“But ask the animals, and they will teach you,
or the birds in the sky, and they will tell you;
or speak to the earth, and it will teach you,
or let the fish in the sea inform you.”
Which of all these does not know
that the hand of the Lord has done this?
In his hand is the life of every creature
and the breath of all mankind.
FF: What role do you think that fiction has in the life of a middle grade reader?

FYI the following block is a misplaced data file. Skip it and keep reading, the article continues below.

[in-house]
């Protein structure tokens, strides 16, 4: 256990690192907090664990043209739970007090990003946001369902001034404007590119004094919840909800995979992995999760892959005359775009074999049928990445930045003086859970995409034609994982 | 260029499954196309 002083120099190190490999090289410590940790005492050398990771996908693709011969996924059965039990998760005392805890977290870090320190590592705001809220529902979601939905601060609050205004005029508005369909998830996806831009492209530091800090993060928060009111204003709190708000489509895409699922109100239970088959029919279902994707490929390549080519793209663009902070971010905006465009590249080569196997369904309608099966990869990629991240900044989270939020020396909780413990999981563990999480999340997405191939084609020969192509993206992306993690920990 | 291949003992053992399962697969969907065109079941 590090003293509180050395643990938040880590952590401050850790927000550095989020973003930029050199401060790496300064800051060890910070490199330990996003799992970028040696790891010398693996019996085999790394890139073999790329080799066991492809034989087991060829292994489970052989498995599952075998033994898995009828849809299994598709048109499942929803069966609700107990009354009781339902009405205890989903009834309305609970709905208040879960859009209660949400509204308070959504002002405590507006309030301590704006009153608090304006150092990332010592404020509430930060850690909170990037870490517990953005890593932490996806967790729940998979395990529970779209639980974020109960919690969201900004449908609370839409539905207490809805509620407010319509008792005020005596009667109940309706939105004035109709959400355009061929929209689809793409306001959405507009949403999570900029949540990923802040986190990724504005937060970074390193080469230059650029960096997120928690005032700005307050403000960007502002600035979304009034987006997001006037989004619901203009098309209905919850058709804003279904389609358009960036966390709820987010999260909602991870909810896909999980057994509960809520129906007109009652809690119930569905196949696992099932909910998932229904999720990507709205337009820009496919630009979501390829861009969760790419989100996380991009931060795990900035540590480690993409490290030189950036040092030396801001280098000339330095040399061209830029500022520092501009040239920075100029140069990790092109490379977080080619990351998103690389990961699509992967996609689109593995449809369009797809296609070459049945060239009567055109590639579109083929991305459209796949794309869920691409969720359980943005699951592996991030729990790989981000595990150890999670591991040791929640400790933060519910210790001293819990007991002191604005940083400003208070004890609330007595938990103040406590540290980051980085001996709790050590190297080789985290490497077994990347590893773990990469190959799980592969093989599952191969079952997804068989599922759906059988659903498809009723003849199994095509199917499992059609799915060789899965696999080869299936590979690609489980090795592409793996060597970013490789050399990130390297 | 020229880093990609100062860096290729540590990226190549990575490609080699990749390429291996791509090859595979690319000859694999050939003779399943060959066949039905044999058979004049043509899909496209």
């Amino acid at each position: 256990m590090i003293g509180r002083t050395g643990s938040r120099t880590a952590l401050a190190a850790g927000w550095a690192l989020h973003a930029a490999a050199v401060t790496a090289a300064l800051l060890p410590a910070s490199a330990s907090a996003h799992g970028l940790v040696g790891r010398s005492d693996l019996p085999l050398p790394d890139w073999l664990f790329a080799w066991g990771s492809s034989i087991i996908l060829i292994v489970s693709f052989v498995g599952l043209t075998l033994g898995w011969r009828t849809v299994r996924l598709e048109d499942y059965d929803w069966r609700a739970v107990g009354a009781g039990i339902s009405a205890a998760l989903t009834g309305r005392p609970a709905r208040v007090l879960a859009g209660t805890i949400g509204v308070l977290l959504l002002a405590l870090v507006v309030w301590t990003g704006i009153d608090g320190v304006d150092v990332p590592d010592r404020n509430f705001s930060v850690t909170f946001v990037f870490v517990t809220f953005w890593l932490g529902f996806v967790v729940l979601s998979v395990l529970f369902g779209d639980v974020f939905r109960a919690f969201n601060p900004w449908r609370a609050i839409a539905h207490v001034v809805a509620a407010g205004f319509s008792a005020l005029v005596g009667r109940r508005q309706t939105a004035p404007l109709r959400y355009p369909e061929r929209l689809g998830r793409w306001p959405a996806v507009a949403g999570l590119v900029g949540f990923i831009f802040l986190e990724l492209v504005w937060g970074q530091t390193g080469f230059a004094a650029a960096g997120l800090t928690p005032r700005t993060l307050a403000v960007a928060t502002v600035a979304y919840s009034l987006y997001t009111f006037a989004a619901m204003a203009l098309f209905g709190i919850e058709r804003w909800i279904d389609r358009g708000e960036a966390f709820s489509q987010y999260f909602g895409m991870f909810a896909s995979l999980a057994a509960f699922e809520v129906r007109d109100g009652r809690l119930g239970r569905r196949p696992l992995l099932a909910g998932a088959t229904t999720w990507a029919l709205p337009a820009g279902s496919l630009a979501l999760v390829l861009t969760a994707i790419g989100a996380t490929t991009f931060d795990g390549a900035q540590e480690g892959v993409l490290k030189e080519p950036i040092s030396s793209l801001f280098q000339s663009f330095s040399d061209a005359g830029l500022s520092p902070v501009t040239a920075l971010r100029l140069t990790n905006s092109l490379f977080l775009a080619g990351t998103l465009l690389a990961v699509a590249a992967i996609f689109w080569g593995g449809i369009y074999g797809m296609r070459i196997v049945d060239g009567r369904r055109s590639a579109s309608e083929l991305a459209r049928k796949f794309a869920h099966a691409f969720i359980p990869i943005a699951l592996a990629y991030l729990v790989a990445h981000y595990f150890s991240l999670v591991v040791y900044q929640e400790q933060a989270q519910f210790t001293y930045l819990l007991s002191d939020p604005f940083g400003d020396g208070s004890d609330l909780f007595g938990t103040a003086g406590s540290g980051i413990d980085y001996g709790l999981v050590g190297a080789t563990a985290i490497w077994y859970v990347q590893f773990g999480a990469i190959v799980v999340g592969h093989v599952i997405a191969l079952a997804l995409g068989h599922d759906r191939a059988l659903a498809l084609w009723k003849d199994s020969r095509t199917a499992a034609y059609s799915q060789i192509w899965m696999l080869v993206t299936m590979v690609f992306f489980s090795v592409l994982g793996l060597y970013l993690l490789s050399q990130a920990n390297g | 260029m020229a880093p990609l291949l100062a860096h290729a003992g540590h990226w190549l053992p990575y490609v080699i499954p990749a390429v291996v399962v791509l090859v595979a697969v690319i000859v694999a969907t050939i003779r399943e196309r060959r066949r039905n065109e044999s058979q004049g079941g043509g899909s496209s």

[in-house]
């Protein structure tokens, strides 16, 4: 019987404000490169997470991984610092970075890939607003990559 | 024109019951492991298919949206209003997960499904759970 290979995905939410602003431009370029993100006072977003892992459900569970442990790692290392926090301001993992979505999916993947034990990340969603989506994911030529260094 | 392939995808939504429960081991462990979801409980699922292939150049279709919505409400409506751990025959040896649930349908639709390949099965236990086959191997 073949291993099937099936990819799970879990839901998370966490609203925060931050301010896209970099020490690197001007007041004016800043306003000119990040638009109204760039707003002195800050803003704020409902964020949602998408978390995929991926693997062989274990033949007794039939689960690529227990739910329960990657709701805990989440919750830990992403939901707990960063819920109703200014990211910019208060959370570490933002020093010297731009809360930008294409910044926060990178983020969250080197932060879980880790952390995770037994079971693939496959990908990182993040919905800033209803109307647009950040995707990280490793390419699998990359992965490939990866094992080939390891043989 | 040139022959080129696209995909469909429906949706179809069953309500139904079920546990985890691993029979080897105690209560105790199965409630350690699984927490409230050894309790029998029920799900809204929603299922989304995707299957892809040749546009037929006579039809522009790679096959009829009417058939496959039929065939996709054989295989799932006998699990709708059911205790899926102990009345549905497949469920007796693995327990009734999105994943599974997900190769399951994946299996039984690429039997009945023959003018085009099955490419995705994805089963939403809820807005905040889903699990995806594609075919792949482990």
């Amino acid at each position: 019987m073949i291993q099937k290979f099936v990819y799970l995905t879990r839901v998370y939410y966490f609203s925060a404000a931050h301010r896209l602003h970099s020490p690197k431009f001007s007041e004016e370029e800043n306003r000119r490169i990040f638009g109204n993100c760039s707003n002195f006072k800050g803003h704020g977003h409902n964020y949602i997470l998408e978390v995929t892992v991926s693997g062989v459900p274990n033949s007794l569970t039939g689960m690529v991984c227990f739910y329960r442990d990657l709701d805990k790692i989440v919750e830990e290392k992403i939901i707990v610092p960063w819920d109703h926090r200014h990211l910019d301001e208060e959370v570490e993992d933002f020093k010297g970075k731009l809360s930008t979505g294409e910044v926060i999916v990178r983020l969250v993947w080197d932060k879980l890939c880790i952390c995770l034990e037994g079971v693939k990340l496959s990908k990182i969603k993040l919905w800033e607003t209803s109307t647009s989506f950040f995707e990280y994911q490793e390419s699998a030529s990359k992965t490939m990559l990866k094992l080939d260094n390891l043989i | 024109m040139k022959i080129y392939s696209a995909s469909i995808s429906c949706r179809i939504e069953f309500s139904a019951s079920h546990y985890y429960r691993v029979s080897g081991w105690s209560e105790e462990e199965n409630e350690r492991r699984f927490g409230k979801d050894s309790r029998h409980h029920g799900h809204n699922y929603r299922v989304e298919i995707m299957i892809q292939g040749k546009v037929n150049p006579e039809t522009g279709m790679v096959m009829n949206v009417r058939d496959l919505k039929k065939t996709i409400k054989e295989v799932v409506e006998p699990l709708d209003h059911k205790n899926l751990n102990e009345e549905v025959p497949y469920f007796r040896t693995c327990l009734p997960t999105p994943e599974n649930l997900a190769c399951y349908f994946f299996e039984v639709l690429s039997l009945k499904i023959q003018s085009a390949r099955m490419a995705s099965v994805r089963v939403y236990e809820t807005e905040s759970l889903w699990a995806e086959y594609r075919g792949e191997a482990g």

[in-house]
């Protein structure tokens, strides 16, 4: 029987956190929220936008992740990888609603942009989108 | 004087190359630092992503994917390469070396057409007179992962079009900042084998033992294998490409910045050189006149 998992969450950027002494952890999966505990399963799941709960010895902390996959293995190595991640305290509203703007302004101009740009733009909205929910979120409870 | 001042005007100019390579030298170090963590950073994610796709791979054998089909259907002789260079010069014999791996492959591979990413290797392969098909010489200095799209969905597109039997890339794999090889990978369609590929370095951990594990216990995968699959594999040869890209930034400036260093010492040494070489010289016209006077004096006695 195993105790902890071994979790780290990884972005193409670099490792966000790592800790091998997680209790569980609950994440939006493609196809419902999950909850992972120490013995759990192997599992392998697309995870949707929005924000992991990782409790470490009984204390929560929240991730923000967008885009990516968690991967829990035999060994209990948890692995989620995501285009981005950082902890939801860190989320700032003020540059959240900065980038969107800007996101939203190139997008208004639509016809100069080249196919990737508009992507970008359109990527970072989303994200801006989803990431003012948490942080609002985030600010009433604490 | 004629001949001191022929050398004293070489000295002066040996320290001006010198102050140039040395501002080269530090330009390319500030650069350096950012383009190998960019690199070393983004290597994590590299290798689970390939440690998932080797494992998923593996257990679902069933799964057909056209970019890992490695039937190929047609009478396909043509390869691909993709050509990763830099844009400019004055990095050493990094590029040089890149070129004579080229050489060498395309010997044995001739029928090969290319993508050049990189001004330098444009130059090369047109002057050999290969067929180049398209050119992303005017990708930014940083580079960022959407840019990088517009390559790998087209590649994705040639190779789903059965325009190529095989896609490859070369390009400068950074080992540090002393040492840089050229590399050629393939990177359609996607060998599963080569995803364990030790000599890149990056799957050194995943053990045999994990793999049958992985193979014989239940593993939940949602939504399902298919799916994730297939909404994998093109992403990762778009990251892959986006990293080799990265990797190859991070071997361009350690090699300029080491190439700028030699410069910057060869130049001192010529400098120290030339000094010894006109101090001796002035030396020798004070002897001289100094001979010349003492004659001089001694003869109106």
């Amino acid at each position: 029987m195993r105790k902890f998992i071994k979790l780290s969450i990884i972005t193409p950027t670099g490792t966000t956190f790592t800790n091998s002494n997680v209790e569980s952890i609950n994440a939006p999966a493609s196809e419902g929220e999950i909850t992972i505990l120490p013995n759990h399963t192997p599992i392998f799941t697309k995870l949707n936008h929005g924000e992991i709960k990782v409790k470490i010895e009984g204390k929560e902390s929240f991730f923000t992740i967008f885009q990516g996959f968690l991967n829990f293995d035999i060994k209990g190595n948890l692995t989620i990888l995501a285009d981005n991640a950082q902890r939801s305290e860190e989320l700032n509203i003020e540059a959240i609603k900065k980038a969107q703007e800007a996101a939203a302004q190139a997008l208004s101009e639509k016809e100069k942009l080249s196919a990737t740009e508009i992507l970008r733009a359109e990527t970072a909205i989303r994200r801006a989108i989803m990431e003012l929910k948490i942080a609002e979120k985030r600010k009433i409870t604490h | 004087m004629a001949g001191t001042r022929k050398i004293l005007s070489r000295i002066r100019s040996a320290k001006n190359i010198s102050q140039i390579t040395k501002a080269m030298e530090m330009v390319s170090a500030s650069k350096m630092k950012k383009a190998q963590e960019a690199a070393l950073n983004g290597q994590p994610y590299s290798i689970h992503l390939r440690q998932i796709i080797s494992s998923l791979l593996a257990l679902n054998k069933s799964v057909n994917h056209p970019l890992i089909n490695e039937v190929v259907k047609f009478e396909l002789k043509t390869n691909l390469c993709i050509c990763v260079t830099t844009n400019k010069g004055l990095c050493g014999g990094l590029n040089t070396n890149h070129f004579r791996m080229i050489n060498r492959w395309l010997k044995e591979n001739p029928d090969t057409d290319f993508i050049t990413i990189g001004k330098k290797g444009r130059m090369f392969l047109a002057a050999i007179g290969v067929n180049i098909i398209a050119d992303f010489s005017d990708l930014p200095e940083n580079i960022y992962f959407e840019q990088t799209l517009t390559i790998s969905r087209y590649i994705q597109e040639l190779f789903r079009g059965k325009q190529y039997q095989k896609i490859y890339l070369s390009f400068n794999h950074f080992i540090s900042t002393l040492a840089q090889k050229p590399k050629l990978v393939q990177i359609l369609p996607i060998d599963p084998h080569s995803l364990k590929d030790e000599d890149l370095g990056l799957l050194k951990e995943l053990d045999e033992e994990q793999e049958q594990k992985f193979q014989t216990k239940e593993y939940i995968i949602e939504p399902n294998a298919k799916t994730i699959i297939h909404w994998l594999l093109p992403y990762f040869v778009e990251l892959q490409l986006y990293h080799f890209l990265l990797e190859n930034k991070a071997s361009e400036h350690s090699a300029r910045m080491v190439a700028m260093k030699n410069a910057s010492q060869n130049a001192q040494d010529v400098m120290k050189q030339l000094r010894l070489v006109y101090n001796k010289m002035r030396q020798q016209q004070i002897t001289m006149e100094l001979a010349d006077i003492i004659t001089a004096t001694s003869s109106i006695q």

Fiction can play a huge role in the life of a child. What we read, especially when we’re young, can form us. That’s good and bad news, depending on what a child is reading. (Or an adult for that matter.) Good books, those based (intentionally or not) on biblical truths form the moral imagination, which happens when they engage both the intellect and the emotions. I first read about the idea of moral imagination in Vigen Guroian’s book Tending the Heart of Virtue: How Classic Stories Awaken a Childs Moral Imagination. Before reading the book a few years ago, I understood the concept and how it worked itself out, but I hadn’t had the verbiage. Learning that gave words to my why I write for children. terminology. In his book, Guroian quotes G. K. Chesterton, who said that an authentic moral education doesn’t happen without a voice of authority, an unshaken voice, handing down the truth of our human tradition: “That is the one eternal education; to be sure enough that something is true that you dare to tell it to a child.” So whether we’re catechizing our children or engaging their imagination through a fairytale or a middle grade series, the message to me as an author is clear: my “sure enough” must be founded, not on ethics or values or moral relativism, but the absolute Truth of Jesus Christ.